by Scott Roskens, Beef Business Director
Many feedlot operations consider pen maintenance to be a summer event when we scrape, shape, and smooth the dirt portions of the pens. It is also the time we haul in fill behind aprons and pen edges where the cattle traffic along with drainage has caused low areas. What is forgotten is that proper attention to pen maintenance in the fall to summer period can save time and money by minimizing an entire rebuild the following year.
The wet weather pattern we have experienced in the past couple of years hit most of the cattle feeding states and magnified the differences in pen management. The lots that have continued to scrape and smooth pens year-round have better drainage, harder surface, and better cattle performance. Enough moisture can ruin even the best dirt pens, but a little effort will result many more good days for the cattle. We can also set ourselves up better if the pens do freeze up smooth instead of a rough mess that is hard on movement and hoof health all winter.
Some of the practices that make a difference:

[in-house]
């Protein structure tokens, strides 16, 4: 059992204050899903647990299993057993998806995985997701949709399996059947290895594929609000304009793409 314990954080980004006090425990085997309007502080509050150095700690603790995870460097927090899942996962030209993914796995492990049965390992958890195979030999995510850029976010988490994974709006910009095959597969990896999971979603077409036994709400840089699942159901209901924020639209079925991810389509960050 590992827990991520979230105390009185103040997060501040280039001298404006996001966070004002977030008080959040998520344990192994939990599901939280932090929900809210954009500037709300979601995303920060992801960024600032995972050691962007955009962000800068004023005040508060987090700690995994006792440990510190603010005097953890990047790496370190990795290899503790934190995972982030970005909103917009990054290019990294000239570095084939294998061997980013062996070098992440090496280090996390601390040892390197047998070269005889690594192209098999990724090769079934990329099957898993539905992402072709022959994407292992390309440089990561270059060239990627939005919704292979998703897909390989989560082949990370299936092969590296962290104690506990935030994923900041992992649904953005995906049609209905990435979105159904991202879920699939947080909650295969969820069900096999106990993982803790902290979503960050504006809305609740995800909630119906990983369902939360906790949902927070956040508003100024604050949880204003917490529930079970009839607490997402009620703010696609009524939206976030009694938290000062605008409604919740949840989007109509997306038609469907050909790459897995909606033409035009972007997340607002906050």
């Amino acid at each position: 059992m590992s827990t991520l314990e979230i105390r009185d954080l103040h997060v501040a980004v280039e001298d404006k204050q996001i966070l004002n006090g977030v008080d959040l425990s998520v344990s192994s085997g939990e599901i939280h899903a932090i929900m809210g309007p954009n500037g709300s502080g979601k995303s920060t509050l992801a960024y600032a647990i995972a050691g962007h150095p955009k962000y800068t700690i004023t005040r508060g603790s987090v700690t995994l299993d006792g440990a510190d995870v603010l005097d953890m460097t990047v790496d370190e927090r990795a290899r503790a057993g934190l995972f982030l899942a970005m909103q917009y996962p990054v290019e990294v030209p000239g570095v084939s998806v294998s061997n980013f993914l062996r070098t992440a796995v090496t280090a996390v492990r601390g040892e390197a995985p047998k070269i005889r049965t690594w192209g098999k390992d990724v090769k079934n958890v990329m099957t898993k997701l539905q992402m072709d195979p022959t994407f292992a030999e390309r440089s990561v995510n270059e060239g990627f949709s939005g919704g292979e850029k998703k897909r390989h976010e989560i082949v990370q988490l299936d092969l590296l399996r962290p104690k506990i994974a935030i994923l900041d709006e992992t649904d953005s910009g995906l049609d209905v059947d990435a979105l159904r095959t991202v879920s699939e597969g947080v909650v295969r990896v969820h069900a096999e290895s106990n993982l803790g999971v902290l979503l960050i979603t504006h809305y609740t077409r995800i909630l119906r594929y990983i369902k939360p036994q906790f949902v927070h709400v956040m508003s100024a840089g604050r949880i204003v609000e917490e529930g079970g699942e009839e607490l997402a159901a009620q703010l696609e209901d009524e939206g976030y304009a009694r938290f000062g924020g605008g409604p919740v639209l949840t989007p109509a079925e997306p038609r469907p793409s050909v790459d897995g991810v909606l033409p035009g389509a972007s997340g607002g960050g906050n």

- Get snow out of pens ASAP. The bare frozen ground will dry and warm up so the cattle can be dry and get warmer quicker. It doesn’t take long for cattle to walk snow into bedding or soil and make the rest of the winter and spring a wet mess.
- Cattle with a clean, dry haircoat are very comfortable even if the temperature is below freezing. Conversely, wet haircoats can make cattle uncomfortable in fairly warm temperatures. Use bedding to keep cattle dry so that they have a good haircoat for when it gets down to zero.
- Use bedding sparingly. A thin layer of dry bedding is all we need to get cattle dry. Using a smaller amount of bedding but more often will give the best result and conserve the supply.
- Clean out bedding regularly. A deep wet bedding pack will soak the top layer of dry bedding quickly when cattle walk and lay on it. Deep bedding packs may be necessary in some extreme cases but they provide a wet area that is inefficient to keep dry and will be a mud hole in the spring.
- Cover enough area. A bedding area of 20-25 square feet per head is necessary to keep from creating a wet area that is hard to dry out and erodes rapidly from traffic.
- Consider fencing cattle out of problem areas when conditions are wet and the area will be destroyed. Some outside facilities will confine cattle down to 50 square feet of concrete per head and have 50-100 square feet of dirt pen attached to use when the weather is right. (Frozen or dry)
- Common sense. Watch the weather and be prepared to manage the pen moisture immediately after a snow or rain event. Preserving haircoat is important and once we lose it, production costs increase exponentially.